Official analysis shows the proposed changes to the bipartisan housing bill will only cost 1690 potential new dwellings in Auckland.
Labour and National are both backing a move to weaken the bill they negotiated together to zone for far more medium-density housing in New Zealand’s major cities.
The two parties struck a deal to pass a massive change to zoning laws in October, allowing three-storey three-dwelling buildings on residential land in major cities without resource consent.
This would remove much of the control those councils have over stopping things like townhouses being built, and is estimated to allow up to 105,000 more dwellings to be built over the next eight years.
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The proposed change to the bill will lower the height that a building can be at one metre from its boundary from six metres to four, with a 60 degree recessionary plane.
Analysis from PWC and released by Environment Minister David Parker suggests that in Auckland this will reduce the number of homes being built as a result of the bill by 1690 over eight years – or 4 percent of the total homes it is estimated the bill will allow.
The analysis shows that any further lowering would have a much larger effect – with a 3 metre limit reducing the projected homes by 12,124.
National and Labour have been under heavy pressure to change the bill by councils in select committee, who are set to lose much of the power they currently have to stop new homes being built.
The parties are keen to get the bill passed before Parliament rises on December 15 and have put it through a truncated select committee process. It is expected to pass its second reading on Tuesday night, less than two months after being introduced. Bills generally go through around six months of select committee before second reading.
National has faced particular pressure from ACT’s David Seymour, who argues the bill will introduce “chaos” and won’t solve the problem of housing because it does not pay for infrastructure.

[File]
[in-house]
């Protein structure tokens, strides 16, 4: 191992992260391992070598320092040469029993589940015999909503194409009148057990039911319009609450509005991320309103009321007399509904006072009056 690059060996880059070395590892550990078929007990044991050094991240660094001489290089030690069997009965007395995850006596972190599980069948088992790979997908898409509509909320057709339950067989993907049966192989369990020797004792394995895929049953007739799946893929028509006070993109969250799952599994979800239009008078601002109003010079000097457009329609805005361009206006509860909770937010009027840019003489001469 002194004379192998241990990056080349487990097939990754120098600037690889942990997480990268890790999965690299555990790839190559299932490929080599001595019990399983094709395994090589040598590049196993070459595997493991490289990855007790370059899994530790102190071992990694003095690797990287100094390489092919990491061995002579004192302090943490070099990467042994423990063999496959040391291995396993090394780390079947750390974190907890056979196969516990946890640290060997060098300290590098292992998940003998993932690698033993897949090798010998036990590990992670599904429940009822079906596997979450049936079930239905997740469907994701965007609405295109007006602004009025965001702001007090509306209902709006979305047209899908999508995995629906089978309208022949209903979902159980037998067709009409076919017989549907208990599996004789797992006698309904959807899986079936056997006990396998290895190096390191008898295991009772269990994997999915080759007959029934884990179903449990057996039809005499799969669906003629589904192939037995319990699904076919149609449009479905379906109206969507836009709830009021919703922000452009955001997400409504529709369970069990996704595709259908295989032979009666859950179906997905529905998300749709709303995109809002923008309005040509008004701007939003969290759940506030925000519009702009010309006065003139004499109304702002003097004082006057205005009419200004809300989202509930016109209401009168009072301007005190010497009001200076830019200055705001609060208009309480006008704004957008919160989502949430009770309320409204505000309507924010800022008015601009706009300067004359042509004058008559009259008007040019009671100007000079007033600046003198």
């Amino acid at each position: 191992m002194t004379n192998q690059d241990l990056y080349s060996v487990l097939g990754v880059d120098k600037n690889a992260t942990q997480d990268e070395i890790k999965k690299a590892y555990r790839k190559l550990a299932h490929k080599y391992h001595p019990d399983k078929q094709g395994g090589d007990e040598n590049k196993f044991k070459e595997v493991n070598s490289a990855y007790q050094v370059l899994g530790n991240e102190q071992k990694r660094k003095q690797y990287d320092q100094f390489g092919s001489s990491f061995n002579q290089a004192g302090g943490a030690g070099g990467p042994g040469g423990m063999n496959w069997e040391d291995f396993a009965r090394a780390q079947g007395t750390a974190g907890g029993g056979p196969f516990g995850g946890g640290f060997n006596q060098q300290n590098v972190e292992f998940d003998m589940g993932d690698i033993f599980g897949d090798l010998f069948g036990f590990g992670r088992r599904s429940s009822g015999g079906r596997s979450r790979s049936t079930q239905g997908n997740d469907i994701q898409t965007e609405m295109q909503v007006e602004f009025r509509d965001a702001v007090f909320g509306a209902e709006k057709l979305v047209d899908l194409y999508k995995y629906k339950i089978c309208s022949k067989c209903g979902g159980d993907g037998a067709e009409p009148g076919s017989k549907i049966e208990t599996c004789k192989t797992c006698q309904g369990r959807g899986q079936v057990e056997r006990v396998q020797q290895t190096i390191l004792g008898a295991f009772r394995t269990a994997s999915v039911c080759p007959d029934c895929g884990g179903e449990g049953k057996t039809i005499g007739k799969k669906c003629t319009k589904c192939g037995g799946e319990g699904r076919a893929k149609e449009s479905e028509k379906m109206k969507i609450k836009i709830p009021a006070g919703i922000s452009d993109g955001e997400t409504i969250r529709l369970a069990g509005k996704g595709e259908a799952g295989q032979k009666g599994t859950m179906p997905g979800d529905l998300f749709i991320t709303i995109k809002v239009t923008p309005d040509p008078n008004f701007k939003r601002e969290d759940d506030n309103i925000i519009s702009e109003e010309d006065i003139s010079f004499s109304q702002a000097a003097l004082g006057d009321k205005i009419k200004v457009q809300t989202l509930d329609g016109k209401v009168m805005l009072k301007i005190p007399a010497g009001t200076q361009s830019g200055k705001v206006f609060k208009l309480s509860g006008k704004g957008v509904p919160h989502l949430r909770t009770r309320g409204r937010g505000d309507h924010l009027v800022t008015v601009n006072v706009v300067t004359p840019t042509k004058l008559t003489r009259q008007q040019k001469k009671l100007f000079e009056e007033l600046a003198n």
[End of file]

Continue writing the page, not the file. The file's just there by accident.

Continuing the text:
“It doesn’t matter how many houses could be theoretically built if there’s no connections. Without more infrastructure, there won’t be more houses in total, they’ll just be in different places,” Seymour said.
The Infrastructure Commission disagreed, saying the bill could actually lower infrastructure costs as medium density dwellings would use infrastructure more efficiently.
“Intensification increases the number of homes but overall usage of network infrastructure like water, transport, electricity, and telecommunications and social infrastructure like schools and hospitals is unlikely to increase significantly if at all,” the agency wrote in its submission.
“This is because the primary impact of the bill is to shift where people live and how crowded the housing stock is, rather than to increase New Zealand’s total urban population.”
Both ACT and the Greens pushed for the bill to go back to the select committee in an unsuccessful motion on Tuesday night.
Parker started his speech on Tuesday night saying ACT were abandoning their long-held view that the Resource Management Act was part of the problem with housing supply.
“I find it incredible that they have turned their back upon that long history of their party and instead backed the interests of the Epsom electorate of their leader. I really do think National have wedged ACT on this issue,” Parker said.
The Green Party supports the bill but believes it should spend longer in select committee and could be strengthened to encourage higher density housing.